These were my closing remarks at the MFR Awards Banquet in early January. I felt that they were too important not to share because my message is for the entire fire service. It is time we deal with the PTSD that is ripping through our profession. Matthew Negedly was a friend to many of us and I for one will not let his death be in vain. Matty was sending us a message, we need to listen…
“I would like to share with each of you a few personal thoughts to ponder on for the New Year. As most of you know, I lost a good friend in November. As a matter of fact, the entire fire service lost a good friend, an exceptional instructor, a dedicated chief, and a committed mentor. Matt Negedly, a district chief with the Orlando fire department took his own life amid a myriad of positive achievements, a great career, and a beautiful family. He was even projected to be a candidate for fire chief of the OFD in the not too distant future.
Outside of the fire department Matty at times could be a professional goof. Always trying to one up everyone with twisted pranks and perverted skits. He was very proud of making everyone laugh to the point of tears. He was also a firefighters chief, but more so a firefighters firefighter. Matty NEVER let a mentoring opportunity get away from him. He touched more careers in our fire service than you could ever imagine, including mine. Matt gave no inclination to anyone, including his closest friends, that he was suffering so deeply. If you were told to make a list of 100 people you knew that could potentially commit suicide Matty was never even near being on this list.
Even in Matty’s death he is still mentoring and teaching. Almost like he knew his death would be a wakeup call for so many of us. He has profoundly taught me that life is short, whether at God’s hands or not. That each of us should cherish the life we have and those we call loved ones and friends.
That we should not hold back on saying how we feel to those we love or work with, whether positive or not. He taught me that only the truth is what matters, no Wizard of Oz curtains or the obligatory “Good morning, how are you?” greetings that come with the all too common answer of “I’m doing fine” when truthfully you really are not.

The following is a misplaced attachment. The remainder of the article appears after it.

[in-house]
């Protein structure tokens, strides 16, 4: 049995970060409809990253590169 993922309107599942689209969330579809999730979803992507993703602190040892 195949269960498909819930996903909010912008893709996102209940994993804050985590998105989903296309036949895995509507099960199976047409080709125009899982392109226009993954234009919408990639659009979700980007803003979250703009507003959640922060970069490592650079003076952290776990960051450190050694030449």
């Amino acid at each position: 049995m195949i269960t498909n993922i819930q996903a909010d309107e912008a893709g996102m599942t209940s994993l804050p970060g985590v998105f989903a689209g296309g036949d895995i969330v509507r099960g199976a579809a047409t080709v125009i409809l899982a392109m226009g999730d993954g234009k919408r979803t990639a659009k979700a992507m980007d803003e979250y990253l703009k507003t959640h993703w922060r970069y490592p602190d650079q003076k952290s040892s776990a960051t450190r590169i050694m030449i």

Matt has really opened my eyes and taught me that PTSD in the fire service is at an extreme, almost pandemic like, situation. More firefighters are dying each year from PTSD related injuries than on the emergency scene. With no formal programs in place as of yet, either nationally or statewide, WE are the first line of defense for ourselves against this awful affliction that is sweeping our profession. We have to allow each other the opportunity to drop our defenses; to talk about what is eating away at each other enough to cause you so much emotional pain that you are thinking of harming yourself, or at the very least causing you daily emotional turmoil. Whether this is caused by personal struggles, work related struggles, or both.
I know about this turmoil firsthand. After two years on the job with Pittsburgh 22 years ago I was tasked with my very first structural fire rescue. The problem here is that it was three Pittsburgh firefighters whom I worked with that were down in the building, all in cardiac arrest. Being directly involved with this rescue has taken an enormous toll on me over the years. Mostly the first two or three years after the fire I suffered the greatest PTSD.
As they say the ones who suffer the most dealing with a person going through PTSD that take the biggest brunt of the effects are the family. The mood swings, behavioral changes, refusing to talk about it, and the sleepless nights are just a few of the signs that occur. I am thankful to my wife for helping me through that period of my life. But my story is nothing special, there are thousands of firefighters suffering daily across this country that need our help. I was one of the lucky ones and was able to resolve my PTSD through teaching firefighter rescue skills and telling the Bricelyn Street fire story.
The point of my message is this. We must watch for the signs of trouble within each other. A simple HOW ARE YOU REALLY DOING may be enough to getting an issue off someone’s chest or getting them to professional help. We need to be watching over each other and offering our support whenever needed. We need to start going out of our way for each other. We see and do things on the job that the normal person couldn’t even imagine living with. It’s only common sense that this will catch up with you eventually, regardless of who you are.
At the firehouse, the times of toughguy talk, bashing our brothers and sisters, having the “I don’t care attitude”, and just generally not caring for the welfare of each other must stop. Those unacceptable behaviors are only feeding into the emotional trauma that those we call our brothers and sisters are struggling with. With my 42 years in the fire service profession, the one saying that has always stuck with me is this – “We are our Brother’s keeper”. How fitting for Matty to remind us of these very important words. In his honor we need to live by them…”
James K Crawford
Assistant Fire Chief
Midway Fire Rescue